Data from: Sperm morph and remating frequency in the Indian meal moth, Plodia interpunctella
Thorburn, Doko-Miles J.; Knell, Robert J.; Parrett, Jonathan M. (2018), Data from: Sperm morph and remating frequency in the Indian meal moth, Plodia interpunctella, Dryad, Dataset, https://doi.org/10.5061/dryad.sb6sd80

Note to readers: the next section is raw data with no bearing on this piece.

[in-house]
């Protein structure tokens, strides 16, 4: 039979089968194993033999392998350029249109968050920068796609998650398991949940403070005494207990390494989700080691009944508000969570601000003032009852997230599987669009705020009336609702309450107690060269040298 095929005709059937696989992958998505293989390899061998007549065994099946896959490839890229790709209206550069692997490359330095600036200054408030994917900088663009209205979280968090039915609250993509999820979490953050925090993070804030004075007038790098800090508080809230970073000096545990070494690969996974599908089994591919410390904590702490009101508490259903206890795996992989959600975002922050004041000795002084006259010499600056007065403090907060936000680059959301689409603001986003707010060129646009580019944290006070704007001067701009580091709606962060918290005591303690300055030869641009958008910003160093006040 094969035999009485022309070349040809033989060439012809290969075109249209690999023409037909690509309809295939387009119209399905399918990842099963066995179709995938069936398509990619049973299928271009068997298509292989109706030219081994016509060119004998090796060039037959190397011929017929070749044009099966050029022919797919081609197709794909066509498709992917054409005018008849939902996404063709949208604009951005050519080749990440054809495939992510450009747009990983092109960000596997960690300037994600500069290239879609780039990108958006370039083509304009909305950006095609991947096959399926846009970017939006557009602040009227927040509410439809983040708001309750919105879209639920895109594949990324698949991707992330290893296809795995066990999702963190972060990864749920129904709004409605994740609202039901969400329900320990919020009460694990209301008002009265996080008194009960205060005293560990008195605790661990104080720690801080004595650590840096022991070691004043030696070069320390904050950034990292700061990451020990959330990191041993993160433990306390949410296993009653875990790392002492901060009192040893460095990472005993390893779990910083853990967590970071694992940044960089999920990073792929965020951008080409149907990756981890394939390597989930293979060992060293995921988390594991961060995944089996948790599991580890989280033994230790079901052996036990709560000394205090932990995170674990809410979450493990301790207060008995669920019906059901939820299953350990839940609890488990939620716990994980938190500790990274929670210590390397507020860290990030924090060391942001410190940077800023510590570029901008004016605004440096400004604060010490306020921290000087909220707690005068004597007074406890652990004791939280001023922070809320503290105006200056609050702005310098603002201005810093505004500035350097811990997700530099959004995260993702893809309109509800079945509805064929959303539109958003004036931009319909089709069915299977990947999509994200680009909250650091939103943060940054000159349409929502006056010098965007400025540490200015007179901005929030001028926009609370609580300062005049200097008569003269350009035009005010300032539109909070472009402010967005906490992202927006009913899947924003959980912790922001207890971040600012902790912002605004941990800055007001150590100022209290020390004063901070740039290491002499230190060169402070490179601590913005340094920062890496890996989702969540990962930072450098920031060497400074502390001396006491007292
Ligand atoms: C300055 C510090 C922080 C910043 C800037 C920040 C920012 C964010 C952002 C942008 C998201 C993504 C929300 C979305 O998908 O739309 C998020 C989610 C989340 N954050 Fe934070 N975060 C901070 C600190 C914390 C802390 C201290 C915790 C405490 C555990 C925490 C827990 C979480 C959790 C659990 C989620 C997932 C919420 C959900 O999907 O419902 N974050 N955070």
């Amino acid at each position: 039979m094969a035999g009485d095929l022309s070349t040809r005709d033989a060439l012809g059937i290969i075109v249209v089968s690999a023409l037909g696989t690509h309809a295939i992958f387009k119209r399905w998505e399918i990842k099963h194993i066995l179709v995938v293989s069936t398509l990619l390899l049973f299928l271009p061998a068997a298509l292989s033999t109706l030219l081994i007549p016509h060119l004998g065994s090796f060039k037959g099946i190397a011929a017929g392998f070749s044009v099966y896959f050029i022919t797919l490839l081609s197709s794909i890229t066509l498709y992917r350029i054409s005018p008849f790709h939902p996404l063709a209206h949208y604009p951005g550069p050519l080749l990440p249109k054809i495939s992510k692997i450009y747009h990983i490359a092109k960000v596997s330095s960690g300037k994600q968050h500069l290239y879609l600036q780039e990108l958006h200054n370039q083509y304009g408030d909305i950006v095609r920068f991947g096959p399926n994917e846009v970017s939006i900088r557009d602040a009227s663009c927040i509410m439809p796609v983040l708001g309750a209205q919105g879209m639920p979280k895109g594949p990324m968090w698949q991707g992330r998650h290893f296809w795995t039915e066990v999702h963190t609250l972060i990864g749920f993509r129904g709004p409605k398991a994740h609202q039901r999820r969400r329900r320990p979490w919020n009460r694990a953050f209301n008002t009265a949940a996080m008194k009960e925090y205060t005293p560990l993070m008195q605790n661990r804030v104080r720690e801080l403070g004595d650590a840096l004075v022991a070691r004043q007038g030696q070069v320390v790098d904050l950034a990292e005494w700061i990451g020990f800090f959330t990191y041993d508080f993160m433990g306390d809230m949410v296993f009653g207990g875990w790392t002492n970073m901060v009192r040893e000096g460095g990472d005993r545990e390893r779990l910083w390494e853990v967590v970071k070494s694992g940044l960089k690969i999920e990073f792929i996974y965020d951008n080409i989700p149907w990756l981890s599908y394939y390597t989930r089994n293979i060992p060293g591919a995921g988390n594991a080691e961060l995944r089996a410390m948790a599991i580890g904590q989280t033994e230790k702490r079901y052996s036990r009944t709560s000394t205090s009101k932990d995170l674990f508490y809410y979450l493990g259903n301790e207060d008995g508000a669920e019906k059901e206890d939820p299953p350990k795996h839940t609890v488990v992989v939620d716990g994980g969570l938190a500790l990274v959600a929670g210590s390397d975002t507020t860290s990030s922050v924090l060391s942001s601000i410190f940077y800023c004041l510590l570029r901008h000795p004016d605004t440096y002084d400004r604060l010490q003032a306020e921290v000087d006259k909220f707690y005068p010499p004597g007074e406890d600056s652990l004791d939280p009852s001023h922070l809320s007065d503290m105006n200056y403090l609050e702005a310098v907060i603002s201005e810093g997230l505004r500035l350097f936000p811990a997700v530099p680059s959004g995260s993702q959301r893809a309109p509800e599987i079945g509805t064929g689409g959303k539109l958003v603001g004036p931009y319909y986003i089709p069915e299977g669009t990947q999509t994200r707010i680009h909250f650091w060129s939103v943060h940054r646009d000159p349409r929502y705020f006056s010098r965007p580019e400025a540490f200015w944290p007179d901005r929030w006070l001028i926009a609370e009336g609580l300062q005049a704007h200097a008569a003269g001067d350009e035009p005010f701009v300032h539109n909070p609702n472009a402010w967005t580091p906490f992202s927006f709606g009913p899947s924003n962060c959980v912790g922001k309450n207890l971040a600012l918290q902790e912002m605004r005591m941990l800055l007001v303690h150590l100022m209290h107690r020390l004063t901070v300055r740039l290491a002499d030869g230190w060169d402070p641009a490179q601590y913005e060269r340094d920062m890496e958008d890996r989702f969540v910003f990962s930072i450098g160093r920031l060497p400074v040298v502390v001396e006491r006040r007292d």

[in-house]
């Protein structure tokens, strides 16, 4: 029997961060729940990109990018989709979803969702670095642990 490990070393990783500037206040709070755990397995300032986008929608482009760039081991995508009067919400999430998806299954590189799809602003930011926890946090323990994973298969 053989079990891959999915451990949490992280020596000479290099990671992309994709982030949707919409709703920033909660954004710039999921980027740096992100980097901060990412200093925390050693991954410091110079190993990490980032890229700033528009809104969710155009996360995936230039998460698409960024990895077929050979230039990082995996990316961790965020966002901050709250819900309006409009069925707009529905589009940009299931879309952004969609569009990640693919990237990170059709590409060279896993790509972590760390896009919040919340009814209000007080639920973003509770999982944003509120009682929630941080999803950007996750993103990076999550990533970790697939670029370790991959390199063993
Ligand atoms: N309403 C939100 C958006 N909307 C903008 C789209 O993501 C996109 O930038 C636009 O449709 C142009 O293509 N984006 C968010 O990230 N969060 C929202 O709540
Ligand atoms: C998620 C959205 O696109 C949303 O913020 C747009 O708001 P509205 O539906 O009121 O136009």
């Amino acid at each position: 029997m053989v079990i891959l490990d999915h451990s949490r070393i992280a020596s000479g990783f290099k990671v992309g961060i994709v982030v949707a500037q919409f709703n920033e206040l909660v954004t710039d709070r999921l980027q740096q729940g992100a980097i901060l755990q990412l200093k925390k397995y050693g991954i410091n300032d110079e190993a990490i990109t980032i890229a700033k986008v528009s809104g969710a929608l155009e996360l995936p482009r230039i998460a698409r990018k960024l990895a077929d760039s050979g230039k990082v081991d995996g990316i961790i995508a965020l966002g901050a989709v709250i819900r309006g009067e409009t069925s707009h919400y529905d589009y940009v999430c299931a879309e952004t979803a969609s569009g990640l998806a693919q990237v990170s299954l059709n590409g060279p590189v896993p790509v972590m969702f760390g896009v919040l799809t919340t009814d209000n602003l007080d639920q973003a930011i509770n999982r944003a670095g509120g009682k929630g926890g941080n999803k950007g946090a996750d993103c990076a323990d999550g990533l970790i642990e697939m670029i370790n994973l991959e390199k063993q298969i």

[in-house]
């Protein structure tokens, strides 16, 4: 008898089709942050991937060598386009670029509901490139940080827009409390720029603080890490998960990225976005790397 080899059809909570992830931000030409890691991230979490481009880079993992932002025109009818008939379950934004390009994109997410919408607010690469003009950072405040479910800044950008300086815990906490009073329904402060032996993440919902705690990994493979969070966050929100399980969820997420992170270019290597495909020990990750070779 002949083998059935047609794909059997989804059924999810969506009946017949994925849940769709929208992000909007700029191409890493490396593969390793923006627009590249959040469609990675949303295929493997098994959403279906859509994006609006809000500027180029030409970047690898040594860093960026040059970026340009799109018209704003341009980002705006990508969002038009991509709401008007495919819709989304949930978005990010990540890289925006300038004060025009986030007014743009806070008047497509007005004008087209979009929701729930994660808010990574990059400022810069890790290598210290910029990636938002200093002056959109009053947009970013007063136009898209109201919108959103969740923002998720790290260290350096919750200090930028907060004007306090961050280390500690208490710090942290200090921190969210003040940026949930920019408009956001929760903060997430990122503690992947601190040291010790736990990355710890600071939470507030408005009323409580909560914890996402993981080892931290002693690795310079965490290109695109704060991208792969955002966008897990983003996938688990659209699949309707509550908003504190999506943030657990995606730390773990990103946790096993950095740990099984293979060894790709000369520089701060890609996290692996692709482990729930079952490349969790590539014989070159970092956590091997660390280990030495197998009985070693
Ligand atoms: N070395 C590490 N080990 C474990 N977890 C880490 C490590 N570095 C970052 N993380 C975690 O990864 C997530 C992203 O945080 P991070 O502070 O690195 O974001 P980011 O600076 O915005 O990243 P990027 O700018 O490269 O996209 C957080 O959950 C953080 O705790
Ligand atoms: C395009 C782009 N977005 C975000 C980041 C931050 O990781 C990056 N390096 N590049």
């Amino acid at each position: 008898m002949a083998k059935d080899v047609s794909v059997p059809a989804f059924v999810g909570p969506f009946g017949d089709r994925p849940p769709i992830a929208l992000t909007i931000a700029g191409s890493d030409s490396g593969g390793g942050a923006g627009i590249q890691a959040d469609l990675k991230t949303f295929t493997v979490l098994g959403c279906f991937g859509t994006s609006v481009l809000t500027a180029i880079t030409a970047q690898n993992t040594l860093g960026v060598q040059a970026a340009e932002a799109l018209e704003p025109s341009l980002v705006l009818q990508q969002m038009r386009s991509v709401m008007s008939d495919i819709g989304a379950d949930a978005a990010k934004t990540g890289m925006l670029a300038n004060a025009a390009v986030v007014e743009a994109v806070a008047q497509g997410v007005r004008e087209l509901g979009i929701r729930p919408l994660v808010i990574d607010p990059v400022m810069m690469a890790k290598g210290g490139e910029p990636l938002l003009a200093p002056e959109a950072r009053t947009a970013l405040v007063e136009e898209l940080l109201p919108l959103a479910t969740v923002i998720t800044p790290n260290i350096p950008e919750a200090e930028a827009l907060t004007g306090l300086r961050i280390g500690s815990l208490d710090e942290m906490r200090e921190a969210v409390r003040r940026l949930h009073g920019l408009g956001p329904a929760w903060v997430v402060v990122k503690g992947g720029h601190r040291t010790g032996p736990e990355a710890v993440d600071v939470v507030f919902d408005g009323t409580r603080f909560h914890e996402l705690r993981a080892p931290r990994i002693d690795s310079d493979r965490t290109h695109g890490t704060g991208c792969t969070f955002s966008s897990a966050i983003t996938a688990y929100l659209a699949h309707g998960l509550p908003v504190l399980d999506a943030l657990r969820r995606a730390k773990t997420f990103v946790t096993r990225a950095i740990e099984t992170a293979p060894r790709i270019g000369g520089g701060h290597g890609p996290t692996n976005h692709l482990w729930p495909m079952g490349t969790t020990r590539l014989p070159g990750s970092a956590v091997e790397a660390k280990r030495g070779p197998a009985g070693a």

All Lepidoptera produce two sperm types: normal, nucleated ‘eupyrene’ sperm and anucleate ‘apyrene’ sperm. One hypothesis for the evolution of apyrene sperm suggests that they act to reduce female remating rate. Apyrene sperm require less resources to produce than do eupyrene sperm, and could delay remating by females by acting as a “cheap filler”, packing the spermatheca and thereby reducing receptivity. This would reduce the risk of sperm competition, giving a potential adaptive advantage to the male producing these sperm. This leads to the prediction that the probability of a female remating should correlate with the number of stored apyrene sperm, which has previously been supported by experiments using the Green-Veined White butterfly, Pieris napi. We repeated this experiment using the Indian meal moth, Plodia interpunctella. We find that in this species eupyrene, not apyrene sperm number is the best predictor of female remating probability, indicating that the “cheap filler” hypothesis for the function of apyrene sperm is not well supported for this species.